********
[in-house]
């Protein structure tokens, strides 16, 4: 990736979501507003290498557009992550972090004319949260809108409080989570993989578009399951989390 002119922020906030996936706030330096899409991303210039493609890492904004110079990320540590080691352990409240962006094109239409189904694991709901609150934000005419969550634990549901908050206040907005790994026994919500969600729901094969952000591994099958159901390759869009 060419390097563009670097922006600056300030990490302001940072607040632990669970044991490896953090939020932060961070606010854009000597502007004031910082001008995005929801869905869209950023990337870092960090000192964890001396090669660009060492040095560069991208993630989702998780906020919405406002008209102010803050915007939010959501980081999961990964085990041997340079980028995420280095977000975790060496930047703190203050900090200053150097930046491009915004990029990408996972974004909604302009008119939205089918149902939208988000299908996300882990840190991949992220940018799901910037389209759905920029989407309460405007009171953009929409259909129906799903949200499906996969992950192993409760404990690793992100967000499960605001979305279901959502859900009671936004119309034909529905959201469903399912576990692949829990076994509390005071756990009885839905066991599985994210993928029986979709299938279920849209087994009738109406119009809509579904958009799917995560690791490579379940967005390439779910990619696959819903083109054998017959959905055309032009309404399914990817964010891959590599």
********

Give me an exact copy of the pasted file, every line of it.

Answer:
[in-house]
């Protein structure tokens, strides 16, 4: 990736979501507003290498557009992550972090004319949260809108409080989570993989578009399951989390 002119922020906030996936706030330096899409991303210039493609890492904004110079990320540590080691352990409240962006094109239409189904694991709901609150934000005419969550634990549901908050206040907005790994026994919500969600729901094969952000591994099958159901390759869009 060419390097563009670097922006600056300030990490302001940072607040632990669970044991490896953090939020932060961070606010854009000597502007004031910082001008995005929801869905869209950023990337870092960090000192964890001396090669660009060492040095560069991208993630989702998780906020919405406002008209102010803050915007939010959501980081999961990964085990041997340079980028995420280095977000975790060496930047703190203050900090200053150097930046491009915004990029990408996972974004909604302009008119939205089918149902939208988000299908996300882990840190991949992220940018799901910037389209759905920029989407309460405007009171953009929409259909129906799903949200499906996969992950192993409760404990690793992100967000499960605001979305279901959502859900009671936004119309034909529905959201469903399912576990692949829990076994509390005071756990009885839905066991599985994210993928029986979709299938279920849209087994009738109406119009809509579904958009799917995560690791490579379940967005390439779910990619696959819903083109054998017959959905055309032009309404399914990817964010891959590599």